The Death of Fatah and the Future of Palestine

On its 48th anniversary, the storied political party grapples with endemic failure and no way forward.

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Palestinians take part in a rally in Gaza City marking the 48th anniversary of the founding of the Fatah movement, on January 4, 2013. (Suhaib Salem/Reuters)

RAMALLAH -- After nearly a half-century of existence, Fatah has left many loyalists and critics alike pondering its accomplishments. On New Year's Eve, the Palestinian political party -- which has led the Palestine Liberation Organization (PLO) for decades and currently holds the presidency of the Palestianian Authority (PA) -- celebrated its 48th anniversary. In Ramallah, a few thousand mostly young men marched across the West Bank city to the Muqata', the headquarters of the PA president and Fatah leader, Mahmoud Abbas. The streets were lined with the party's younger supporters, some elderly veterans clad in military fatigues and several high-ranking members of the group's leadership who are based in the West Bank.

As the marchers converged upon the headquarters -- once a ravaged icon of the second Intifada, today it stands a revamped modern military compound -- many started to trickle away. Addressing the enthusiastic group that remained, Abbas, looking every day of his 77 years, spoke of Palestinian leaders of years past. He started with Yasser Arafat, a Palestinian figure unrivaled in his persona, then moved on to Abu Jihad and Abu Eyad -- both icons of Palestinian resistance -- and Sheikh Ahmed Yassin, Hamas's late spiritual leader, whose group Fatah has been at loggerheads with since it wrested control of the Gaza Strip in 2007.

Abbas recited the litany of names as if lamenting his party's failure to deliver a unifying leader since Arafat to guide Palestinians through exceptionally troubling times: a moribund peace process, dire economic circumstances brought about by dwindling international aid, mushrooming Israeli settlements, and a political and geographical rift with the Gaza Strip.

Besides the marching band and the rally, few people in town seemed aware, let alone interested, in the festivities. Discussion of the economy and the E1 Israeli settlement plan dominated TV and radio station talk shows and café conversations. On the domestic political front, Fatah hasn't been faring as well as should be expected on its home turf. During last October's municipal elections, only 54 percent of eligible voters turned out to cast their ballots. Despite a Hamas boycott, Fatah was unable to present a unified front and many of its members broke with the party line by running on independent platforms.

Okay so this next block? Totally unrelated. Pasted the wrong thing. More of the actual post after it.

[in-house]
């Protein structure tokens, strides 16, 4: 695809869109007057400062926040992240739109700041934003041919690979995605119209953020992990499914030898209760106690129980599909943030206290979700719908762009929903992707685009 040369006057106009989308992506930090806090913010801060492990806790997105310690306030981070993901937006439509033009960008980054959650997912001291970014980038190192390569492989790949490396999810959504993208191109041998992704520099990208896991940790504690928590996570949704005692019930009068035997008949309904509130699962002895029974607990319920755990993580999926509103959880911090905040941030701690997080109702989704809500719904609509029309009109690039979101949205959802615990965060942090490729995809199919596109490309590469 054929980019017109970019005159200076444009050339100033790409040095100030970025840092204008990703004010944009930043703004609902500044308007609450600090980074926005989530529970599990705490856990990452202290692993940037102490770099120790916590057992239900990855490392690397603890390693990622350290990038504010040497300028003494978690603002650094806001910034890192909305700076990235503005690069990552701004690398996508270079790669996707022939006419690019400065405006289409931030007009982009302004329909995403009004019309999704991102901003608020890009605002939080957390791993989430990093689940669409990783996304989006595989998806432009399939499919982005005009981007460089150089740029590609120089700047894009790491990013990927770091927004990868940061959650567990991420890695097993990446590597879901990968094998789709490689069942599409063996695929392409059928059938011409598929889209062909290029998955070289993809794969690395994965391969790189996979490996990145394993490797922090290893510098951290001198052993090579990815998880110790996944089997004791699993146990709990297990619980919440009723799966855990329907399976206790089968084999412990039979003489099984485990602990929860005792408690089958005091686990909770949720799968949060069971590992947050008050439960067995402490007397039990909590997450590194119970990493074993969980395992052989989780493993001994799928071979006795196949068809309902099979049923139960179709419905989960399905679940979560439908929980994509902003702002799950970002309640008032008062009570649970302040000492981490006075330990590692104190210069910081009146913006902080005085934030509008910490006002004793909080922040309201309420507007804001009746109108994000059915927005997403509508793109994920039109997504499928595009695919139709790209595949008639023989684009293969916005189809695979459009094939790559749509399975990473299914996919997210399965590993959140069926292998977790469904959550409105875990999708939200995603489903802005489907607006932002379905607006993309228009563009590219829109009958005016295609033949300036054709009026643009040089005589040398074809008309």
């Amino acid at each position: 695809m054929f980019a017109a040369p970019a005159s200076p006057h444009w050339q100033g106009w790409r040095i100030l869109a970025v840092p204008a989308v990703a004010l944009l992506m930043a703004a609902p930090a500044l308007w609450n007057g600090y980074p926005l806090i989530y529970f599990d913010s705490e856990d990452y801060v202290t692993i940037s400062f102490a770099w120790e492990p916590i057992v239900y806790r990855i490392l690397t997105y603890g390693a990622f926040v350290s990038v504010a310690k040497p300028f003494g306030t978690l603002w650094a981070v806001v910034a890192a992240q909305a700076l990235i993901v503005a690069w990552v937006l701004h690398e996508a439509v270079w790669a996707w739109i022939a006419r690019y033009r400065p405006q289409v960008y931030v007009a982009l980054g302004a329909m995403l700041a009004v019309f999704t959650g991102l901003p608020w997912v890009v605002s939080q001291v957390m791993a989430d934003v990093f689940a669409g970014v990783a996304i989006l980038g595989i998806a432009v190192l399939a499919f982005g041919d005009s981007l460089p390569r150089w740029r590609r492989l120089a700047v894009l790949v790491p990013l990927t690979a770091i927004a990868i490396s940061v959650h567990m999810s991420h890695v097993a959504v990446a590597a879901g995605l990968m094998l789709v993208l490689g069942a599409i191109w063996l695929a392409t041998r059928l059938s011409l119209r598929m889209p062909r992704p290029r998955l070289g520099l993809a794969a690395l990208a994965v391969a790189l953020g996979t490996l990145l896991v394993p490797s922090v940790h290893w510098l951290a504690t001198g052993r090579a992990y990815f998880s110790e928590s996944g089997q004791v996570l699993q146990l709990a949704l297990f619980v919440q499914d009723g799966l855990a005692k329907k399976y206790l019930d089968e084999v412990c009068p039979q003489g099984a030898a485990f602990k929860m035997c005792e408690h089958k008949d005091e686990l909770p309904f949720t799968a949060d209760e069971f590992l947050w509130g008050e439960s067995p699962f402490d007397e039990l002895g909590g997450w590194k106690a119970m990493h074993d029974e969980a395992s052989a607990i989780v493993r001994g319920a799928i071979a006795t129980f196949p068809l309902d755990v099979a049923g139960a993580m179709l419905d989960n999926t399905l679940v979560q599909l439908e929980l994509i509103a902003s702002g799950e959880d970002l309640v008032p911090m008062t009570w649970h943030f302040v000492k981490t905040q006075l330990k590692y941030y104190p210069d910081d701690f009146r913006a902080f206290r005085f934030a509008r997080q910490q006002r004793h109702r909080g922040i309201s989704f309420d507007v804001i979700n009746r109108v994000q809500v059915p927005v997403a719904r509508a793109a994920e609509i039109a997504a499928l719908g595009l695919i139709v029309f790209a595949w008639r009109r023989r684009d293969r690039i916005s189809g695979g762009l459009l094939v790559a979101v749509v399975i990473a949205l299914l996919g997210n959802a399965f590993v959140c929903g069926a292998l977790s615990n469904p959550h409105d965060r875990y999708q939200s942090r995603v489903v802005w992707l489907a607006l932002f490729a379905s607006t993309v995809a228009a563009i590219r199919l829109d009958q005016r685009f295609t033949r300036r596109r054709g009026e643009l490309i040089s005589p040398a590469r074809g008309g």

During that election season, few running candidates spoke of resistance and liberation, instead focusing mainly on economic issues, services, and development. Palestinians have increasingly become frustrated with their volatile financial situation, which sent them pouring into the streets in protest a few months ago, only to be met by baton-wielding PA police officers. Many demonstrators report being detained for questioning by security services before they even reach Israeli checkpoints or military bases, prompting some to label the PA a tool for crushing internal dissent at best -- and Israel's security guards at worst.

There are several other issues on the table that Fatah has to address besides an angry constituency, but none as pervasive and urgent as the discord with Hamas. The feud has been lingering since 2007, punctuated by several attempts at reconciliation with Egyptian and Qatari mediation, all of which have failed to materialize. The recent between Hamas and Israel has ushered some conciliatory steps between the two Palestinian groups that so far only secured the release of many incarcerated members and loosened restrictions on public visibility. As a direct result of this, hundreds of thousands of Fatah supporters rallied in Gaza City earlier this month to commemorate the group's 48th anniversary. This was the first time since 2007 that Fatah has been allowed to publicly celebrate its founding in the coastal enclave, in a move some attribute to Hamas' newfound confidence in light of redefined regional dynamics in favor of political Islam.

But aside from authorizing festivities on each other's turf, the split has so far proved irreconcilable. Hamas still retains hold of the Gaza Strip while Fatah controls the West Bank, and the two maintain different visions of how to resist Israel's occupation of Palestinian territory. Without a unified Palestinian front or a future strategy, Fatah has been going it alone, using whatever means it has available outside of armed resistance. Each of its strategies has failed, calling into question its viability.